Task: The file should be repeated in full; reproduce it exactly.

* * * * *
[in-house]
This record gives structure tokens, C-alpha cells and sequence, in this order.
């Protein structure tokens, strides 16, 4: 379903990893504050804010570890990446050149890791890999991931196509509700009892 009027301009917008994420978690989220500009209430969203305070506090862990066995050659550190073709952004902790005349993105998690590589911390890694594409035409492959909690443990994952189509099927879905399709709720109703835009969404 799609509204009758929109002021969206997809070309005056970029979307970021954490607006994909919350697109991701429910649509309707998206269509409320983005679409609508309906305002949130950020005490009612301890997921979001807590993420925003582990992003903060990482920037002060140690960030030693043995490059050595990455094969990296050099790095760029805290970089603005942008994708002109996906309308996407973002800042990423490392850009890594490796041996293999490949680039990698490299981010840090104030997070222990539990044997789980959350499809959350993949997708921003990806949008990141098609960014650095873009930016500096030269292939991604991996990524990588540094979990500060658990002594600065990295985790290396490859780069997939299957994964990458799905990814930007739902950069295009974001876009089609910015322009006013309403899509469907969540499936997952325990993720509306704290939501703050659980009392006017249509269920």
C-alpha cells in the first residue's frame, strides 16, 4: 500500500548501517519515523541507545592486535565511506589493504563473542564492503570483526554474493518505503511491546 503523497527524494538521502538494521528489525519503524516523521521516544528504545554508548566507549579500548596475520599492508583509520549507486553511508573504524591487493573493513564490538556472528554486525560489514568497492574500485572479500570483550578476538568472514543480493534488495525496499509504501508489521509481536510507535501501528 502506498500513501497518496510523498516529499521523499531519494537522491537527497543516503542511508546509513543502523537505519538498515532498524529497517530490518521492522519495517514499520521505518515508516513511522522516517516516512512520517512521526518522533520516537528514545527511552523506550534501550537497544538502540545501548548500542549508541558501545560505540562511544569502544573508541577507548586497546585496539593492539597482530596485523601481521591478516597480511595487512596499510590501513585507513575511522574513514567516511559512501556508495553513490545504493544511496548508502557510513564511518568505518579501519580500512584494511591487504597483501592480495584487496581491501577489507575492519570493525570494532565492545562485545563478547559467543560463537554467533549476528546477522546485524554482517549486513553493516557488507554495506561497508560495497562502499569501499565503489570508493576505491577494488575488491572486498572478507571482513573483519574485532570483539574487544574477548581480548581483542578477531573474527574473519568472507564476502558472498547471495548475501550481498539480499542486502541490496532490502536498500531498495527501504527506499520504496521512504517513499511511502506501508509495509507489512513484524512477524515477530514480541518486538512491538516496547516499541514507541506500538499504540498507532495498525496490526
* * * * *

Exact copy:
[in-house]
This record gives structure tokens, C-alpha cells and sequence, in this order.
């Protein structure tokens, strides 16, 4: 379903990893504050804010570890990446050149890791890999991931196509509700009892 009027301009917008994420978690989220500009209430969203305070506090862990066995050659550190073709952004902790005349993105998690590589911390890694594409035409492959909690443990994952189509099927879905399709709720109703835009969404 799609509204009758929109002021969206997809070309005056970029979307970021954490607006994909919350697109991701429910649509309707998206269509409320983005679409609508309906305002949130950020005490009612301890997921979001807590993420925003582990992003903060990482920037002060140690960030030693043995490059050595990455094969990296050099790095760029805290970089603005942008994708002109996906309308996407973002800042990423490392850009890594490796041996293999490949680039990698490299981010840090104030997070222990539990044997789980959350499809959350993949997708921003990806949008990141098609960014650095873009930016500096030269292939991604991996990524990588540094979990500060658990002594600065990295985790290396490859780069997939299957994964990458799905990814930007739902950069295009974001876009089609910015322009006013309403899509469907969540499936997952325990993720509306704290939501703050659980009392006017249509269920």
C-alpha cells in the first residue's frame, strides 16, 4: 500500500548501517519515523541507545592486535565511506589493504563473542564492503570483526554474493518505503511491546 503523497527524494538521502538494521528489525519503524516523521521516544528504545554508548566507549579500548596475520599492508583509520549507486553511508573504524591487493573493513564490538556472528554486525560489514568497492574500485572479500570483550578476538568472514543480493534488495525496499509504501508489521509481536510507535501501528 502506498500513501497518496510523498516529499521523499531519494537522491537527497543516503542511508546509513543502523537505519538498515532498524529497517530490518521492522519495517514499520521505518515508516513511522522516517516516512512520517512521526518522533520516537528514545527511552523506550534501550537497544538502540545501548548500542549508541558501545560505540562511544569502544573508541577507548586497546585496539593492539597482530596485523601481521591478516597480511595487512596499510590501513585507513575511522574513514567516511559512501556508495553513490545504493544511496548508502557510513564511518568505518579501519580500512584494511591487504597483501592480495584487496581491501577489507575492519570493525570494532565492545562485545563478547559467543560463537554467533549476528546477522546485524554482517549486513553493516557488507554495506561497508560495497562502499569501499565503489570508493576505491577494488575488491572486498572478507571482513573483519574485532570483539574487544574477548581480548581483542578477531573474527574473519568472507564476502558472498547471495548475501550481498539480499542486502541490496532490502536498500531498495527501504527506499520504496521512504517513499511511502506501508509495509507489512513484524512477524515477530514480541518486538512491538516496547516499541514507541506500538499504540498507532495498525496490526